I found it refreshing at this year's Brit Awards, that the artist who made probably the biggest impact was a 24 year old south London grime rapper called Stormzy - all thanks to the popularity of his first album 'Gang Signs and Prayer', which won the best album category. Sadly for many, this is not the kind of music that is heard in our churches, and yet he's clearly having an influence on our youth culture and wider audiences. This is all the more startling because he sings openly about his faith and the impact that it has had on his life.
His supporters, it seems, include Jeremy Corbyn AND the Church of England. A spokesperson for the CofE praised his 'determination to make his faith central to his art'. And that's exactly what impressed me when viewing the Brit Awards on television, as, in accepting his award, he first and foremost thanked God for what he had achieved, and continued to return to this theme of gratitude to our Lord at various stages. He summed it up with the words: 'Every time I give the glory to God, I know it seems like such a strange thing, but if you know God you know that this is all Him'.
I wanted to say 'AMEN' when I read in the Guardian a further comment from a CofE spokesperson: 'It turns out the devil doesn't have all the best tunes' which I think is a reference to one of Cliff Richards' songs 'Why should the devil have all the good music?'
One song of Stormzy's that particularly appealed to me is 'Blinded by Your Grace' - now available as a 'Part 1' and 'Part 2', and contains a powerful message about the mercy of God's love. In Part 1 he sings:
'Through the darkness You came, and I'll be alright with You by my side. The way that I see You, You're all that I'm needing , Your love never let's me down, Your love never leaves me'. And then, in Part 2 he develops this theme: 'Lord, I've been broken, although I'm not worthy, You fixed me, I'm blinded by Your grace'
During the Brit Awards, Stormzy performed a routine that began with this Gospel-influenced 'Blinded by Your Grace' and then progressed through to a 'free rap' which contained strong criticism of government, authorities and some of our National Press for their inactivity or prejudices to the disadvantaged - all performed under flowing water. A set engineer who worked into the early hours of the morning to perfect the staging, commented: 'Stormzy was clear from the outset that the performance would have this specific political purpose. The rap breaks the hymn like a bomb lobbed through a church window and the rain brings unrehearsable realness and urgency: each word and gesture is magnified and radiated through it'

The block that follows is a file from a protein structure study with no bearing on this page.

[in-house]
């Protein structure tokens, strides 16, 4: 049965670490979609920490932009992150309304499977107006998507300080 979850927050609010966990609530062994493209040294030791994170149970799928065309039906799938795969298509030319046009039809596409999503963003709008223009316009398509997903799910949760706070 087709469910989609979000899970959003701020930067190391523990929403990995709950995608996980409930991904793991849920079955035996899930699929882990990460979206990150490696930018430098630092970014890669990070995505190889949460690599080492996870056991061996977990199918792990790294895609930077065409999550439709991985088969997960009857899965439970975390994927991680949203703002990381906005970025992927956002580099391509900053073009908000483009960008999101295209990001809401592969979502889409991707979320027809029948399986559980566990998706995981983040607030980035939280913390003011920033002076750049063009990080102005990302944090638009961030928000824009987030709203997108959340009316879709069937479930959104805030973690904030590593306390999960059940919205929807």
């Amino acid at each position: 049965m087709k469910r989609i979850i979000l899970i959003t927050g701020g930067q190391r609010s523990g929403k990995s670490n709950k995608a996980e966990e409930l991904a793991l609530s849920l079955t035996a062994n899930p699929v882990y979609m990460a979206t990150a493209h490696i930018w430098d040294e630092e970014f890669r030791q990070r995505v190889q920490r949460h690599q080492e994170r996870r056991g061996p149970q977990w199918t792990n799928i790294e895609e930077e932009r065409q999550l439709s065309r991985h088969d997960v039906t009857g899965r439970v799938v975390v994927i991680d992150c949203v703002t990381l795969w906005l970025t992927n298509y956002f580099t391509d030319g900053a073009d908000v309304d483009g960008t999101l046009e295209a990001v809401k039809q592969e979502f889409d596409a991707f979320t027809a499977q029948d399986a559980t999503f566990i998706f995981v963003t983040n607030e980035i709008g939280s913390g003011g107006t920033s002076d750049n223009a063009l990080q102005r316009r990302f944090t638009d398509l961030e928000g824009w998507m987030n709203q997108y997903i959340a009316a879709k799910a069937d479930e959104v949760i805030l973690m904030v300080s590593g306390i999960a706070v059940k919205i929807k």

The response to his performance is testament to Stormzy's profile: not just a ground-breaking musician, but an agitator and inspirational figure who seeks to project his faith at every opportunity. His supporters have presented him as a role model, with one MP saying: 'The kids I've met from tough backgrounds, who move in and out of school, who carry knives or get involved in selling drugs, their talent and dreams are wasted and we need to give them choices in life. The best way to show them that they can achieve is for them to see people like Stormzy who come from the same part of town, who have lived the same experience, and made it'. His critics - including some of the Tabloid Press, have not been as complimentary, but there again he has referred to some as being 'hypocrites'!
I have to admit I like some of his music - although I cringe at some of the language he uses - but I have to admire someone who publically uses his God-given talent to speak a message both of hope as well as stinging criticism which is influencing a mass audience, and probably reaching those parts that the Church is failing to reach! It is a testimony to the way God raises up people within every generation to speak of our dependency on His love, grace, and forgiveness, so that 'all may have life in all its fullness' (John 10: 10)
In our Lent Study we have been exploring what it means to be an Easter People, in other words living in a way that confidently reflects the life we have been offered through the life, death and resurrection of our Lord and Saviour. We have discovered that this can lead us to sing out hymns of praise and thanksgiving to the One who saves, to find strength and trust in times of difficulties, to share the Good News with all whom we meet, as well as to challenge the unjust systems of our communities, nation and world. That's the kind of expression I find in Stormzy's lyrics - so he certainly gets my support, even if I find him unconventional - but in so many ways, so was Jesus!